This began with a small-scale dynamic mechanical analysis (DMA) to characterise the development compounds before large-scale testing was conducted on an indentation rolling resistance test rig. This was done in partnership with the University of Newcastle Research Associates (TUNRA).

Silva said when the PowerSaver 2.0 was being developed it was the first LRR compound to be tested at TUNRA using the then-new Australian Standard 1334.13.

“The PowerSaver 2.0 compound was developed using specialty polymers, specialty carbon blacks and novel materials,” he told Australian Mining. “It also utilises new mixing techniques to get the optimum compound mix and performance so that we can deliver the best outcomes for our customers.

“There was a lot of work done in the laboratory and in production to try and get that final compound mix right, which has resulted in us developing the best performing compound possible.”

Finlen said that manufacturers previously had to trade-off between achieving a reduction in indentation rolling resistance and maintaining the compound stiffness to ensure durability of the product.

But PowerSaver 2.0 has been designed to achieve both of these variables.

“In the past, when a more energy-efficient product has been developed, there’s been reduction in material toughness,” Finlen said.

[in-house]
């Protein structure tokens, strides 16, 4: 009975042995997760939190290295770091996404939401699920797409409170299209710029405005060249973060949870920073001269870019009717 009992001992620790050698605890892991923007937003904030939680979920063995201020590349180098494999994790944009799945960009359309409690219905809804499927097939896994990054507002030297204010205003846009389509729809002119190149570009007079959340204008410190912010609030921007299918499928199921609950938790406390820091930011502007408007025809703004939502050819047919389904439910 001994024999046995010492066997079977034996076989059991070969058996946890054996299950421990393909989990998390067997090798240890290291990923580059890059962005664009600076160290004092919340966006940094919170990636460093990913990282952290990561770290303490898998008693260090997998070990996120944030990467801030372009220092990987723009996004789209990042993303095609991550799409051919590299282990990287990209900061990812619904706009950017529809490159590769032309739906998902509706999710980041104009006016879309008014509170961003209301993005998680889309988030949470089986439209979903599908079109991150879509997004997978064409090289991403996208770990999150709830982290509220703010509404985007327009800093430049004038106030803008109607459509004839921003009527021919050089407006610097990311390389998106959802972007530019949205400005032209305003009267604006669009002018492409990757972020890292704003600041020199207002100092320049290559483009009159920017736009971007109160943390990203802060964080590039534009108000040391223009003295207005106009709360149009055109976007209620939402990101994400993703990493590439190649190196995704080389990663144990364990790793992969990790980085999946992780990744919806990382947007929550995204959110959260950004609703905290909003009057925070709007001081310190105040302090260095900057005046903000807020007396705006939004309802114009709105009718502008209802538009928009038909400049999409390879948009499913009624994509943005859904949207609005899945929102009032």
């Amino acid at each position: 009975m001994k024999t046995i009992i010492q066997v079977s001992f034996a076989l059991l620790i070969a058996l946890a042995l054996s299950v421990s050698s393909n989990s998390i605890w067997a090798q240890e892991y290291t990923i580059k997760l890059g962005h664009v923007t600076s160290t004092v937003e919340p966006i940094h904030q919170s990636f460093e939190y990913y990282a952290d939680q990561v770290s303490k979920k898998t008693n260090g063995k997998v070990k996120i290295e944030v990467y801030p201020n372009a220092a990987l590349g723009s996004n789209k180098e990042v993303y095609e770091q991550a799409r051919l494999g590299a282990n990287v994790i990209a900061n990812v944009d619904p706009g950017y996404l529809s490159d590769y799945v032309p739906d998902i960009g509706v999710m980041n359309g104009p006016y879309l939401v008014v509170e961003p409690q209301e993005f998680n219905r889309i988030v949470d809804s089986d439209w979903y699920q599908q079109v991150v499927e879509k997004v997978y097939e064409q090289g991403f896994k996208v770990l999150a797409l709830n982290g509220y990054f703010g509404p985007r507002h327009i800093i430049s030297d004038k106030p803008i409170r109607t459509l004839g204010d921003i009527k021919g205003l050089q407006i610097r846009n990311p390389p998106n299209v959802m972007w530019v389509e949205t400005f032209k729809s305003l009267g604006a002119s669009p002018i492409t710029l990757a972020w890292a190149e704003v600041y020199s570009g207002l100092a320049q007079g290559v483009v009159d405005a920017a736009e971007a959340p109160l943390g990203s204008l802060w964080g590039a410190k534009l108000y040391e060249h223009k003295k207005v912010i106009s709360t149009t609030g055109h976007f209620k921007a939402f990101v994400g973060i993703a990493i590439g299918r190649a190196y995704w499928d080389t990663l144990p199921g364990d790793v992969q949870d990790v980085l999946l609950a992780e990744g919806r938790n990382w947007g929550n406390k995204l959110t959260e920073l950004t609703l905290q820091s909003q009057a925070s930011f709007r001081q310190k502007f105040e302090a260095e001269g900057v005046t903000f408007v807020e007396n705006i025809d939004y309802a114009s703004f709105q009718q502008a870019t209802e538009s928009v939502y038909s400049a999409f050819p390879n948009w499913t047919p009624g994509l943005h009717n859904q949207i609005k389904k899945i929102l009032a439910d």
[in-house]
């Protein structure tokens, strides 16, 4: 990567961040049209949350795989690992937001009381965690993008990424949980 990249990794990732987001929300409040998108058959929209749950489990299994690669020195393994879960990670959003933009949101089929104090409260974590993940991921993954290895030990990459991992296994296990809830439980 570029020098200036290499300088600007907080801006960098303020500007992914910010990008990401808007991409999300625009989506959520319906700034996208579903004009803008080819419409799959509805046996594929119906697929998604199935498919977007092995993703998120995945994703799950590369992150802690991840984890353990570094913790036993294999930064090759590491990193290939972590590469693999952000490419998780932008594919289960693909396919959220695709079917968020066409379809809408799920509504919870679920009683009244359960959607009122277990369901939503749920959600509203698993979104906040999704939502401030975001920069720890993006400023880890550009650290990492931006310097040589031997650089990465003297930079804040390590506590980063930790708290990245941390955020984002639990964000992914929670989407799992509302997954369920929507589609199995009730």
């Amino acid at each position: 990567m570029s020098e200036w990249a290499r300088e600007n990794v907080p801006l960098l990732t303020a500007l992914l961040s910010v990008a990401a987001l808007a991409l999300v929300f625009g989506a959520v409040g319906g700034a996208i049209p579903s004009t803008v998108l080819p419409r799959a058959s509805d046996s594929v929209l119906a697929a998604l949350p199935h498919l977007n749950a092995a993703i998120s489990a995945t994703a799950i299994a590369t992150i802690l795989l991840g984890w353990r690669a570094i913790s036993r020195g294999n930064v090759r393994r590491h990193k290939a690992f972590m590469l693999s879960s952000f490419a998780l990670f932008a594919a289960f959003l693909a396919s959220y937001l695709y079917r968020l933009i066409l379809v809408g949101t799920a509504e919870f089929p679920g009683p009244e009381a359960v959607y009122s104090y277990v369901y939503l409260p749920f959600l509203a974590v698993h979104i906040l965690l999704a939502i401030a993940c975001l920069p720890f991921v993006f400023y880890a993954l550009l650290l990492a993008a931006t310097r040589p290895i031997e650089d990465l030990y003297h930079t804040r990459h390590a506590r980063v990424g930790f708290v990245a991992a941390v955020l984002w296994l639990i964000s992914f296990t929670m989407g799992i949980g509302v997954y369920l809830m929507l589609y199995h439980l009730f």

“One of the things we were very conscious of in developing PowerSaver 2.0 was to not have that level of compromise. We quantify this by a characteristic known as dynamic shear modulus at low strain.

“With PowerSaver 2.0, we achieved a 50 per cent higher dynamic shear modulus at low strain compared to previous compounds.”

Some of the inspiration behind the PowerSaver 2.0 has come from Fenner’s parent company, Michelin, which has global resources and places a particular emphasis on R&D.

“Since we joined the Michelin Group in 2018, we’ve been collaborating and sharing data with the company,” Silva said.

“Michelin has 3000 employees at its R&D centre in France, where it develops its own specialty polymers, and I’ve worked closely with Michelin’s material and rolling resistance experts to develop PowerSaver.”

Having successfully launched the second generation of PowerSaver, Silva said Fenner and Michelin have been working on the third generation of the product for at least a year. The two companies hope to have PowerSaver 3.0 ready by late 2023.

“PowerSaver 3.0 will have further improvements to rolling resistance and the shear modulus,” Silva said.
“It’s important for us to continue driving the performance that our customers desire so we are not resting on this compound.”

Fenner and Michelin have also been experimenting with sustainable materials, which will underpin the development of all future Fenner compounds, including the PowerSaver.

As per Michelin’s sustainability goals, the company and its subsidiaries will need to be producing compounds made up of 100 per cent sustainable material by 2050.

While limiting capex is critical to insulate companies from the current inflationary environment, the mining industry cannot be lost on the broader net-zero imperatives.

Luckily enough, PowerSaver can achieve both goals.

This feature appeared in the November issue of Australian Mining.